Question: Should I Remove The Unmapped Reads From My Bam ?
7
gravatar for Pierre Lindenbaum
5.8 years ago by
France/Nantes/Institut du Thorax - INSERM UMR1087
Pierre Lindenbaum102k wrote:

is it a good practice to remove all the unmapped reads with:

samtools view -F 4

after they've been mapped with bwa ? The bam files would be smaller and the remaining operations would be faster isn't it ?

or shall I regret it later ?

ADD COMMENTlink modified 12 weeks ago by Snijesh VP180 • written 5.8 years ago by Pierre Lindenbaum102k
6

GATK realigner will use some unmapped reads when doing local realignment.

ADD REPLYlink written 5.8 years ago by lh330k

What is the final answer for this question? For variant calling analysis should we remove unmapped regions in the .bam file?

ADD REPLYlink written 12 weeks ago by Snijesh VP180

. For one, future algorithms may do a better job and allow you to recover some of that data. For another, future genome builds may resolve poorly assembled regions and allow additional reads to be mapped

For variant calling analysis should we remove unmapped regions in the .bam file?

no

ADD REPLYlink written 12 weeks ago by Pierre Lindenbaum102k

why? Is there any use of unmapped bam file during variant calling analysis?

ADD REPLYlink written 12 weeks ago by Snijesh VP180
1

GATK realigner will use some unmapped reads when doing local realignment.

ADD REPLYlink written 12 weeks ago by Pierre Lindenbaum102k
10
gravatar for Chris Miller
5.8 years ago by
Chris Miller19k
Washington University in St. Louis, MO
Chris Miller19k wrote:

To future-proof your data, it seems reasonable to hold on to the unmapped reads. For one, future algorithms may do a better job and allow you to recover some of that data. For another, future genome builds may resolve poorly assembled regions and allow additional reads to be mapped.

Neither of these improvements is likely to enable huge discoveries, but the cost you're paying in storage is pretty minimal, compared to the costs of sample collection and sequencing. The speed hit probably isn't as bad as you think either, since the bam is indexed. Smart algorithms will make use of that information and not even have to consider those unmapped reads.

ADD COMMENTlink written 5.8 years ago by Chris Miller19k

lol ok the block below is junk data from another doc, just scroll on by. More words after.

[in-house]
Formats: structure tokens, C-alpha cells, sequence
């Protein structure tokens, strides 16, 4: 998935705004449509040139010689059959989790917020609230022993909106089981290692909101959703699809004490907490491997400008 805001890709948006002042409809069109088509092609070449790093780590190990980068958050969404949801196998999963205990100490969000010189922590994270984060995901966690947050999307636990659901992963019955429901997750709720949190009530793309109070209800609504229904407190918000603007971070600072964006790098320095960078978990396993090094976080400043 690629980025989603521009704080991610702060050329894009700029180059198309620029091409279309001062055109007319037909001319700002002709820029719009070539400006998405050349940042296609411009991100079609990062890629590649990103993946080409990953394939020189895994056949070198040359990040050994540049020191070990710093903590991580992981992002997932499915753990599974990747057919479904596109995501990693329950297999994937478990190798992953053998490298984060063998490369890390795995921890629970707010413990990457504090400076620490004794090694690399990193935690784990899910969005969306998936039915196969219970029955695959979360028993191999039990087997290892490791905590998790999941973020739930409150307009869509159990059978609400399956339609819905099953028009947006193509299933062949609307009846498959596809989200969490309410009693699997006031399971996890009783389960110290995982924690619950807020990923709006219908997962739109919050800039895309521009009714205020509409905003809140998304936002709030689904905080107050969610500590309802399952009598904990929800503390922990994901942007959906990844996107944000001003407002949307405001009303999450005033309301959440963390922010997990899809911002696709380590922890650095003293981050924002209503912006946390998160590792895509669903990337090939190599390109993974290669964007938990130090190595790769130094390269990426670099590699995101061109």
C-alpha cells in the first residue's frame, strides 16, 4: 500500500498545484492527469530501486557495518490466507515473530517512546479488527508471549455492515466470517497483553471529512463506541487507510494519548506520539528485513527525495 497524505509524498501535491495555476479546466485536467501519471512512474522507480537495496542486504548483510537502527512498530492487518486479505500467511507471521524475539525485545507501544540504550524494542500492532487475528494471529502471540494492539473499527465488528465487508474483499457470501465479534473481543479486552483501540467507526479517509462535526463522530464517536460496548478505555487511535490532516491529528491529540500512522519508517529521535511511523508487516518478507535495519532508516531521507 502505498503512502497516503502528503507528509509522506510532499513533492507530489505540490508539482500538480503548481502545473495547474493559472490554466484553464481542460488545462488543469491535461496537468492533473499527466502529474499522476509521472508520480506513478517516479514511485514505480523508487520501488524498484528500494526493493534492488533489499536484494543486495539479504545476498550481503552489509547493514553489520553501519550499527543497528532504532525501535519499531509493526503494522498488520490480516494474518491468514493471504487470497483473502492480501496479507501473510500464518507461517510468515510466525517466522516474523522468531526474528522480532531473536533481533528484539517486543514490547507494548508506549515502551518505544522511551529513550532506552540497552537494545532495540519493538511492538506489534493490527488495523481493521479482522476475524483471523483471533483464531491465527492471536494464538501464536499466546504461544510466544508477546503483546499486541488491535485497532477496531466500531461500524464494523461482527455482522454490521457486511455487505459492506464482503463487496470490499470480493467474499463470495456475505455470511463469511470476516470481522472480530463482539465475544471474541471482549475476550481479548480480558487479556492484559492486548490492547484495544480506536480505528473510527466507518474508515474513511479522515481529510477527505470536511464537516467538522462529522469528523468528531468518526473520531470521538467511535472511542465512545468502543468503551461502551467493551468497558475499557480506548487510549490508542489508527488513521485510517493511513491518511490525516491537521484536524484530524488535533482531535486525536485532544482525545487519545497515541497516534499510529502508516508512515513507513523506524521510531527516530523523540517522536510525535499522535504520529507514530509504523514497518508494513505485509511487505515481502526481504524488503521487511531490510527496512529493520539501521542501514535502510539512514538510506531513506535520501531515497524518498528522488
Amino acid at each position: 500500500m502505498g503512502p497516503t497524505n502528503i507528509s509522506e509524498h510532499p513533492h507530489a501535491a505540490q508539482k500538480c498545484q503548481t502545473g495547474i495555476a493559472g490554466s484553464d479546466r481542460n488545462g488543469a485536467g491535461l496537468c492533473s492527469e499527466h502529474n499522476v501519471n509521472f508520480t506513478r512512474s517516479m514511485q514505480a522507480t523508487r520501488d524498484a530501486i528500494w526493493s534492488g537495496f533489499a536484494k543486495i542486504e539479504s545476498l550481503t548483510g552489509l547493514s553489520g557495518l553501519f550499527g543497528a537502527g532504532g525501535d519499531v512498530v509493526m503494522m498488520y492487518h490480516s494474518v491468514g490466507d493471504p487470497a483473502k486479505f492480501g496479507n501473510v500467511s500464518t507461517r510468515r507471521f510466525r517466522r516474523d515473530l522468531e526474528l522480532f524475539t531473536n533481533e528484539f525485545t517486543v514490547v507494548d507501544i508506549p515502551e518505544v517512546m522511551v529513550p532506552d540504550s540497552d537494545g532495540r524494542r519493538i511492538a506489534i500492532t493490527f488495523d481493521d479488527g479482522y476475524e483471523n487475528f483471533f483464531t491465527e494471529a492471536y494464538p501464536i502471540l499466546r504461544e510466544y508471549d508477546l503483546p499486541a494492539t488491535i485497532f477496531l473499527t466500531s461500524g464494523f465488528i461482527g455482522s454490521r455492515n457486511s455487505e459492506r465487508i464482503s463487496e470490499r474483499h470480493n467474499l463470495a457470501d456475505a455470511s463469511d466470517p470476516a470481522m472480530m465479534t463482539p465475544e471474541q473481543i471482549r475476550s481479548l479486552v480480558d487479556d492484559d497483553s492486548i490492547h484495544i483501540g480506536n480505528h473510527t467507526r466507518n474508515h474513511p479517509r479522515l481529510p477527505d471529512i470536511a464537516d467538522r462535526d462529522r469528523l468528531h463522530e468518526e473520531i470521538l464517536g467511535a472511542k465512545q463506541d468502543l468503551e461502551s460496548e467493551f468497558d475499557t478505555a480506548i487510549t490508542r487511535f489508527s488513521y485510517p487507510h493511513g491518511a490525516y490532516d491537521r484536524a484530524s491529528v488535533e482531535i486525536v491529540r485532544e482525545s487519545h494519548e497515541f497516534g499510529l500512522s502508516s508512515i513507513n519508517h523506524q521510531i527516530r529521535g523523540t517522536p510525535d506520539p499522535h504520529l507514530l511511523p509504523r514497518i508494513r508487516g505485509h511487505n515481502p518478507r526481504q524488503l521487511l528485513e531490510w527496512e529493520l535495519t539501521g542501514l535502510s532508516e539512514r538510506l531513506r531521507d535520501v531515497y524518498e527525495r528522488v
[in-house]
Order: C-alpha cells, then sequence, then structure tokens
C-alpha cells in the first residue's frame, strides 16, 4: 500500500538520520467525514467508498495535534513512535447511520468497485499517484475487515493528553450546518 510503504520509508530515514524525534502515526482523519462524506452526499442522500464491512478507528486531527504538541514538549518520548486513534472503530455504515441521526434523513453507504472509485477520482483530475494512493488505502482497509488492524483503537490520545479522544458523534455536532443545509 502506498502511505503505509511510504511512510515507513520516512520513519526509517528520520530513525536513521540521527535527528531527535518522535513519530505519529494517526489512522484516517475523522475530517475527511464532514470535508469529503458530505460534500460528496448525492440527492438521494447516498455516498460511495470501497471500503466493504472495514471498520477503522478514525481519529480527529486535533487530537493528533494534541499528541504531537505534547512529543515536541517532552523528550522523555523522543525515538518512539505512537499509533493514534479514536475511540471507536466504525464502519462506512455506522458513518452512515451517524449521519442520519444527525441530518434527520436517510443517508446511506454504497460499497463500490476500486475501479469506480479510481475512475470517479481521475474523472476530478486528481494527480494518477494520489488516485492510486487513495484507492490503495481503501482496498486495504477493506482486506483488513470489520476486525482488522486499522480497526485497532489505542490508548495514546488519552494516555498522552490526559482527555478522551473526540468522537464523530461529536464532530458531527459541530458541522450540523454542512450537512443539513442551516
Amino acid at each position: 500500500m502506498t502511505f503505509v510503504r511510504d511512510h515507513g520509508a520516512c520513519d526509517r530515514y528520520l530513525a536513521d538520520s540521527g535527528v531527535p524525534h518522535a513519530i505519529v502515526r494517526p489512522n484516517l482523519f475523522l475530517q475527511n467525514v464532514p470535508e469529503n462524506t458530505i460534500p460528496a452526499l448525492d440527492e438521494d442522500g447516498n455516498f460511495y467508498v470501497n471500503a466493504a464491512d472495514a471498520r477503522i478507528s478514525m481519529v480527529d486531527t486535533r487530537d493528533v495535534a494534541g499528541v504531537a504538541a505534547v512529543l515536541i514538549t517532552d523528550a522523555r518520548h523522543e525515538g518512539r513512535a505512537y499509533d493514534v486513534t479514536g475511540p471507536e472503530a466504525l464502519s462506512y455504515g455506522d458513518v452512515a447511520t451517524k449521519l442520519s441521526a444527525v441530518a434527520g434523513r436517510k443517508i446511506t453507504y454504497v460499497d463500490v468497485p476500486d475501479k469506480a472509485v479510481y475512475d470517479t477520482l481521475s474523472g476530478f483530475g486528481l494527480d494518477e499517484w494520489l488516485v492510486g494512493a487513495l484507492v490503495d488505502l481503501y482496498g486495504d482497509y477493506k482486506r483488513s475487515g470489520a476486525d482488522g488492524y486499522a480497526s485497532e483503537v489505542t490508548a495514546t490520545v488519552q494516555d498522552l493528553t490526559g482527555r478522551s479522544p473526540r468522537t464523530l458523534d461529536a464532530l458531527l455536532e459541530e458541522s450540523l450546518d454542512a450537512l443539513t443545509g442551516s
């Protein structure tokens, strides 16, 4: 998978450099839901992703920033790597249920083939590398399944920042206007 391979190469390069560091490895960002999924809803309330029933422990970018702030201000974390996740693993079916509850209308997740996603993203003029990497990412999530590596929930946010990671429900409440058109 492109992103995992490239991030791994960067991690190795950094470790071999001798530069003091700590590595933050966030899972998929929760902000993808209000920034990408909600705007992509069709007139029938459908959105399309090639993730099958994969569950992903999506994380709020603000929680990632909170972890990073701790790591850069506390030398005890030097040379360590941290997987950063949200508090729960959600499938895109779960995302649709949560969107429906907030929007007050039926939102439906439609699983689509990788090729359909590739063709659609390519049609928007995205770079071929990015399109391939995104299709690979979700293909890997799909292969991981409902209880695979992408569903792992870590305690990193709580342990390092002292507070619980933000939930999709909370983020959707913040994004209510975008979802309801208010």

Heng's point above is good too. Some indel/SV algorithms create new contigs of the altered sequence and do local realignment. If you toss your mapped reads, you're losing all that incredibly useful info.

ADD REPLYlink written 5.8 years ago by Chris Miller19k
2
gravatar for Zev.Kronenberg
5.8 years ago by
United States
Zev.Kronenberg11k wrote:

There is a tradeoff. If you want to call variants getting rid of the unaligned reads mades things go a bit faster. However, having all the reads in one place is very convient if you ever need to go back to a project.

I usually discard the unaligned reads since dedup will throw away a bunch of reads one step downstream.

ADD COMMENTlink written 5.8 years ago by Zev.Kronenberg11k
1

To horde or not to horde that is the question :)

ADD REPLYlink written 5.8 years ago by Zev.Kronenberg11k
2
gravatar for Christof Winter
5.8 years ago by
Lund, Sweden
Christof Winter890 wrote:

To save space, you could as well delete your FASTQ files instead, and keep the BAM file with the unaligned reads. Now that would make Peter happy, wouldn't it?

ADD COMMENTlink written 5.8 years ago by Christof Winter890

I'd ask him about his backup strategy before deleting any raw data ;)

ADD REPLYlink written 5.8 years ago by Peter5.6k
1
gravatar for toni
5.8 years ago by
toni2.1k
Lyon
toni2.1k wrote:

What you can do also is to build a wrapper around the bwa sampe step. When this step generates the SAM file, check the flag on the fly and split into several files like a 'bam' and an 'unmapped.bam'. In Perl, it goes roughly like this :

my $command = 'bwa sampe -P -s ref.fa sai1 sai2 fq1 fq2'
my $pid = open my $COM, '-|', $command
    or croak "Could not exec $command : $!";

# Splitting output stream between several files
while( my $read = <$COM> ) {
    chomp $read;
    next if($read =~ m!^\@!); # Skip header lines

    if($read1) {
        # Second read in a pair
        $read2 = $read;

            # Process your read1 and read2 and split between several files
            # if you want. For instance pairs for which there is at least
            # one read mapped on one side, and unmapped pairs on the other
            # side. (By checking the flag)

        ($read1, $read2) = (undef,undef);  # Move to next pair
    }
    else {
        # First read in a pair
        $read1 = $read;
    }
}

close $COM or croak 'Failed to close command : ' . $command;

This way you keep all the reads of your sample (in several files) but you can process only the interesting reads if you want to.

ADD COMMENTlink written 5.8 years ago by toni2.1k
1
gravatar for johnblue81
3.7 years ago by
johnblue8150
johnblue8150 wrote:

You can also use the remapper of segemehl and try to map the unmapped reads.

I found a manual and a presentation about the remapper in the internet:

ADD COMMENTlink written 3.7 years ago by johnblue8150
0
gravatar for Toni
4.5 years ago by
Toni10
Toni10 wrote:

In order to remove all the unmapped reads, shouldn't we use the above command? :

samtools view -F12 samfile

ADD COMMENTlink modified 4.4 years ago • written 4.5 years ago by Toni10

some tools like picard MardDuplicates removes the dup reads at the same time.

ADD REPLYlink written 4.5 years ago by Pierre Lindenbaum102k
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